Each month the Council of Industry writes a blog post discussing the results of the Empire State Manufacturing Survey, and since the start of 2018 each post has reported consistent growth for the industry. This month is no exception to that trend. Business activity grew strongly this month and the headline general business conditions index rose two points to 21.1, which suggests faster growth than in September. New orders and shipments also spiked considerably. Additionally, this month saw a slight increase in employment levels; a positive sign for many manufacturing companies that are struggling to find skilled workers to fill their open positions. Employment is expected to increase in the months to come as well. Predictions for the future also remain positive. New York State’s manufacturers are anticipating continued growth throughout the next six months.  Look for our post next month with the results of the November survey to see if this upward trend continues!

Read the full report for a more detailed look at the results.

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New York Manufacturers Report Solid Growth

Federal Reserve

 

The results for the September 2018 Empire State Manufacturing Survey are in, and once again firms are reporting solid growth. The industry has remained relatively steady throughout recent years, and firms are remaining optimistic about their six-month outlook. The survey indicates that new orders and shipments are up, and the labor market pointed to an increase in employment levels.

The headline general business conditions index showed ongoing strength, but moved down seven points to 19.0, pointing to a slower pace of growth than last month. New orders and shipments grew moderately. Delivery times continued to lengthen, and inventories moved higher. Labor market indicators pointed to an increase in employment levels and longer workweeks. Price indexes were little changed and remained elevated, suggesting ongoing significant increases in both input prices and selling prices. Looking ahead, firms remained fairly optimistic about the six-month outlook.

Read the full report for a more detailed look at the results.

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New York Manufactures Forecast Continued Growth

Federal Reserve

Each month the Federal Reserve Bank of New York distributes the Empire State Manufacturing Survey to about 200 manufacturing companies throughout New York State to analyze industry performance. Around 100 of the 200 companies contacted complete the questionnaire, which asks them to report on specific performance indicators and offer their projections for the upcoming months. The respondents are from diverse sectors of the manufacturing industry, providing an unbiased and accurate pool of feedback. Since the start of 2016 these surveys have generated consistently positive results.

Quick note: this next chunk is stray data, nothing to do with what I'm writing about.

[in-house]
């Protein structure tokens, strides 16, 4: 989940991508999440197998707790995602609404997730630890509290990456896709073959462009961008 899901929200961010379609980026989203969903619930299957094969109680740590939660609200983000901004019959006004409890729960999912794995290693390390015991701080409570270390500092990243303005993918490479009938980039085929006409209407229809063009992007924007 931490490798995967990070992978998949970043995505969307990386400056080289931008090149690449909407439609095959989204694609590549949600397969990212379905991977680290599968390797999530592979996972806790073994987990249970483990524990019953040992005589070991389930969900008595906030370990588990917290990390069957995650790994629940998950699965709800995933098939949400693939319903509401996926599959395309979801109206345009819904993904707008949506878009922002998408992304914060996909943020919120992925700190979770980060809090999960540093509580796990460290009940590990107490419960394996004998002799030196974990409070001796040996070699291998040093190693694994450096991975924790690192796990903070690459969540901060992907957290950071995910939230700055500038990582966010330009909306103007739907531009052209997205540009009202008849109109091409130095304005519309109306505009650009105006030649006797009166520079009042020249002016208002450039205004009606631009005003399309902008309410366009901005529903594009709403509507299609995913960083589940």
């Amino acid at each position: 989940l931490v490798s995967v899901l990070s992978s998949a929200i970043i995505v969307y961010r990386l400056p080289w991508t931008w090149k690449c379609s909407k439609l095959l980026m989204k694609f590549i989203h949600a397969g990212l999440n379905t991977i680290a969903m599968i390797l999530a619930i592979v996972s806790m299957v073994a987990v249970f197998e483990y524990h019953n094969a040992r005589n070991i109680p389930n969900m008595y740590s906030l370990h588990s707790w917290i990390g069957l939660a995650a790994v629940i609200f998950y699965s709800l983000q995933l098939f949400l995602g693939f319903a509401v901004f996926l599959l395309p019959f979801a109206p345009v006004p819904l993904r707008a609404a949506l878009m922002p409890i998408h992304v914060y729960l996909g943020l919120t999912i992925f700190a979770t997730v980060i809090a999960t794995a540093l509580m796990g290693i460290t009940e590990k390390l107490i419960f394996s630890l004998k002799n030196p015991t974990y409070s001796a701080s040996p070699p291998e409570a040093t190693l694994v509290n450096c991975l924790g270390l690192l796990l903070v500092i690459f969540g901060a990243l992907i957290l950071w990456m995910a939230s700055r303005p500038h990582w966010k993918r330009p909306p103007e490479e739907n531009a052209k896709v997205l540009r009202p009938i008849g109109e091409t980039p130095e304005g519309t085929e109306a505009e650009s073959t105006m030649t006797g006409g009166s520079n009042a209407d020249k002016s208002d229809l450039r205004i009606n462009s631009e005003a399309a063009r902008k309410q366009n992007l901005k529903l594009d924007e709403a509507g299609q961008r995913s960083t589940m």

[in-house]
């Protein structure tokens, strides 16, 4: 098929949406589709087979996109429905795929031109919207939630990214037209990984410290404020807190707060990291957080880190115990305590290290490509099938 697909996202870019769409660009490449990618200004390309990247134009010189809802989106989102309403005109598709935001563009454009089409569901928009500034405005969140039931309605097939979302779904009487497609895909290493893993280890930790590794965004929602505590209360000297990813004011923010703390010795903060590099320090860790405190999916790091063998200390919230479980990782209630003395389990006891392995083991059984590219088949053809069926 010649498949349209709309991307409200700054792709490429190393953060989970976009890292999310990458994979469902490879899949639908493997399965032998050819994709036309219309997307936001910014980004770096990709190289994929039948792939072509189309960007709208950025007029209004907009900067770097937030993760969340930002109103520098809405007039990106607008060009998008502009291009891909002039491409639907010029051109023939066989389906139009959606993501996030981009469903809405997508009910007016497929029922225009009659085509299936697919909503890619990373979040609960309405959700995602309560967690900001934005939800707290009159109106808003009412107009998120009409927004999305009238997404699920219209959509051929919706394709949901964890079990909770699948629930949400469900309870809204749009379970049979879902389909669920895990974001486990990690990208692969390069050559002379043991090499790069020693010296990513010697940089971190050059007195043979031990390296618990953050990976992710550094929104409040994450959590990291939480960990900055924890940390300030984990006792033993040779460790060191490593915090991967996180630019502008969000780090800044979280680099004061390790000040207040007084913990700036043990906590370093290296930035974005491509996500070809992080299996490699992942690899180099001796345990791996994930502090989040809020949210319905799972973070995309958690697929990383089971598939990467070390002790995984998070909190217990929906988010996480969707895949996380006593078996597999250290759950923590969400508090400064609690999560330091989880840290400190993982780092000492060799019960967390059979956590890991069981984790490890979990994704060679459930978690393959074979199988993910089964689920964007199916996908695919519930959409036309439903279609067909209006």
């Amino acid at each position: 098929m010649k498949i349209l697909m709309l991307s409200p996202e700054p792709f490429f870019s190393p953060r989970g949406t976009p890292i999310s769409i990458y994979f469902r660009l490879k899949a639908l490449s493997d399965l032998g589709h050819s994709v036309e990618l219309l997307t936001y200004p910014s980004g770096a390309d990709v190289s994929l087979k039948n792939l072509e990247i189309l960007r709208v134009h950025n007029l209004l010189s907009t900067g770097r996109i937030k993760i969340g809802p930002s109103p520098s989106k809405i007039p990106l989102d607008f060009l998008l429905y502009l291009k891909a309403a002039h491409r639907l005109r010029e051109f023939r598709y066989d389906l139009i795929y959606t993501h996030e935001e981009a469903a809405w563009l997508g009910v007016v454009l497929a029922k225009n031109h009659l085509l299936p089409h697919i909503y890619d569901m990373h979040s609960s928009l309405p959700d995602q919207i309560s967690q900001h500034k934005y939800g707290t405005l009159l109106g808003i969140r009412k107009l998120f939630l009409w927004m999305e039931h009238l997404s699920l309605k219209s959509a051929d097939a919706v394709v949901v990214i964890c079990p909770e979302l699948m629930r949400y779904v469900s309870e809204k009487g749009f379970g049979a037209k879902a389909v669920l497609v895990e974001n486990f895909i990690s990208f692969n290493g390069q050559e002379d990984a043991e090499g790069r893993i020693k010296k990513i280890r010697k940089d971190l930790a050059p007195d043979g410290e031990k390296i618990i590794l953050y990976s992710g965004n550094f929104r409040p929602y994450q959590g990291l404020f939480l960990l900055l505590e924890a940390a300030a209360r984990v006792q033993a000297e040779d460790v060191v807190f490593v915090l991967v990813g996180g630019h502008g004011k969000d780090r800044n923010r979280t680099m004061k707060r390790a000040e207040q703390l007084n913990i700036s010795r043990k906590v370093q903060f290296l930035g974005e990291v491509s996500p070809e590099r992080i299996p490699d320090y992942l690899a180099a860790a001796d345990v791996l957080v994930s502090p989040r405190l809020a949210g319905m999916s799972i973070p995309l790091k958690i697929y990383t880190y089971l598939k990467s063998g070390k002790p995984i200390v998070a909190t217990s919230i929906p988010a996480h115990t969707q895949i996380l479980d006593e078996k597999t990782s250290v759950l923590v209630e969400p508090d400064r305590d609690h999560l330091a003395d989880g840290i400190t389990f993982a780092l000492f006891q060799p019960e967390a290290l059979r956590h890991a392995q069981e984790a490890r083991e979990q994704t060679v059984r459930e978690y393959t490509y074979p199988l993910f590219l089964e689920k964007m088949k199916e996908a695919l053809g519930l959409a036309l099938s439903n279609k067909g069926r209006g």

The July 2018 results indicate that business activity continues to grow at a steady pace throughout the state. Labor market indicators point to sturdy growth, and the prices received index signals continued moderate increases in selling prices. The headline general business conditions index also still remains at a high level. These results are promising, and the positive forecasts coming from these companies suggest that robust growth is likely in store for the near future.

You can see the full report with survey results here.

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Manufacturing Jobs, One Towns Story

Heard on Morning Edition

January 12, 2012 – STEVE INSKEEP, HOST:

Manufacturing employment in this country is expanding. In fact, the labor department says that in 2011, more manufacturing jobs were added than in any year since the 1990s. Still, manufacturing employment is not what it was, as will be apparent, when we look more closely in the coming days, at South Carolina, a manufacturing state which is holding its presidential primary later this month.

South Carolina’s unemployment rate is 9.9 percent – considerably higher than the national average. You can see a transformation in South Carolina in old factory towns. New plants have sprung up, but workers there will tell you they’re a world apart from the old ones. As part of a story co-reported with the Atlantic Magazine, Adam Davidson of NPR’s Planet Money team visited Greenville, South Carolina, to see the transformation of manufacturing up close.

ADAM DAVIDSON, BYLINE: Greenville County, South Carolina is where manufacturing’s past and future live side-by-side. I don’t mean that in some metaphorical way. I mean, it is a visible fact. There are abandoned textile mills everywhere you look.

UNIDENTIFIED WOMAN: (Unintelligible)

DAVIDSON: I’m riding around in a squad car with Deputy Sheriff Mike East and his boss, Sheriff Scott Wilson, who took me on a tour of Greenville’s past.

There are so many mills. They’re hiding behind other mills.

SHERIFF SCOTT WILSON: There’s a mill behind every blade of grass.